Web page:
- Robert L. Scheier
Many vendors' offerings are focused on areas such as data protection and disaster recovery, which were the most common needs cited by VMware users in a July 2012 survey conducted by the Wikibon technology analysis website. Again, many tools are limited to specific vendors' products or storage protocols.
Actifio, for example, tackles backup, disaster recovery and business continuity with its Protection and Availability Storage (PAS) appliance, which virtualizes both storage and storage functions such as copy, store, move and restore. But the PAS appliance supports only Fibre Channel-attached storage, such as SANs, and only disaster and recovery, not the dynamic reprovisioning required to maintain the performance of production applications.
Even if this creates a stand-alone silo of tools and data for backup and recovery, that's an improvement over the multiple silos (and multiple copies of data) many companies use for anything from testing to disaster recovery or data analytics, says Andrew Gilman, senior director of global marketing at Actifio. He also says Actifio's globally deduplicated object-based file system reduces costs by storing and moving only changes to data.
VirtualSharp Software says its ReliableDR "goes into the different layers of virtualization inside the cloud" and uses the APIs provided by storage vendors to create runbooks (defined sets of operations) to execute and verify disaster recovery and failover. However, it does this only for applications running on VMware hypervisors, and only for applications, not for the data they use.
Also, the tool supports only clouds running within corporate data centers, because, says CEO Carlos Escapa, "the market is so huge behind the firewall and the protection mechanisms are lacking." He adds that the fact that ReliableDR is capable of running multiple disaster recovery tests per day more than makes up for its lack of broader management capabilities.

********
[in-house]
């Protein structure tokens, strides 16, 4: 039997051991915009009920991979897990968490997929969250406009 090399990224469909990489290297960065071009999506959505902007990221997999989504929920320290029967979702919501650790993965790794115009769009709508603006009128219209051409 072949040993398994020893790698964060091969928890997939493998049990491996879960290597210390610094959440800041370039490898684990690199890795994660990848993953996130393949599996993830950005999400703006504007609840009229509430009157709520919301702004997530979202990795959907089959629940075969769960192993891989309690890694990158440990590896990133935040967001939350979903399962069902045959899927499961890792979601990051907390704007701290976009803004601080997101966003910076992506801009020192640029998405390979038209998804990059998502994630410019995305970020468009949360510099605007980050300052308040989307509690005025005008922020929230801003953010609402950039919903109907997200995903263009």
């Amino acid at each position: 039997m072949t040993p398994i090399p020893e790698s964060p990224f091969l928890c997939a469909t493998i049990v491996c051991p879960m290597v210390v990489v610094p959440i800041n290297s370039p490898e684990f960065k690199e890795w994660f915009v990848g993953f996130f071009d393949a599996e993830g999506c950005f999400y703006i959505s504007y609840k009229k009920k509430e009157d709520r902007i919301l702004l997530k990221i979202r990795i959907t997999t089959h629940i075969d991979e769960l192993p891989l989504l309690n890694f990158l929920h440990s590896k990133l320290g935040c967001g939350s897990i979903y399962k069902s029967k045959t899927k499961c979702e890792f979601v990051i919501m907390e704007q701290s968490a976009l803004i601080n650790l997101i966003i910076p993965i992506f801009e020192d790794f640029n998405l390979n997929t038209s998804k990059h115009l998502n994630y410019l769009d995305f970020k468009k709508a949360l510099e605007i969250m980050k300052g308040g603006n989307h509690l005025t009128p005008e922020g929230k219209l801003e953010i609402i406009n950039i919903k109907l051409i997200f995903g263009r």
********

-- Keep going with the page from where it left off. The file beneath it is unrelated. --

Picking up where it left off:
Symantec's Virtual Business Services doesn't handle VM management or even storage provisioning such as zoning SANs or creating LUNs, says senior director of product management Douglas Fallstrom. It instead allows customers to define dependencies among the tiers of an application stack (including VMs and their associated storage) to better understand how the stack responds to the failure of one component. This helps ensure that the terms of SLAs for the storage tier are set properly and that performance can be measured.
Continuity Software's recently announced Availability Cloud/Guard aims to improve reliability by detecting problems such as situations where "clustered servers can't see new storage" because of a failure to map the new storage device to all the appropriate servers. That's a problem an administrator often wouldn't be aware of until the server "tries to use the storage [and] fails," says CTO Doron Pinhas. Cloud/Guard helps find such problems by comparing a customer's deployment with 6,000 deployment scenarios from the vendor's customers to "observe your effort to build the environment... and gently steer [the customer] in the right direction," he says.
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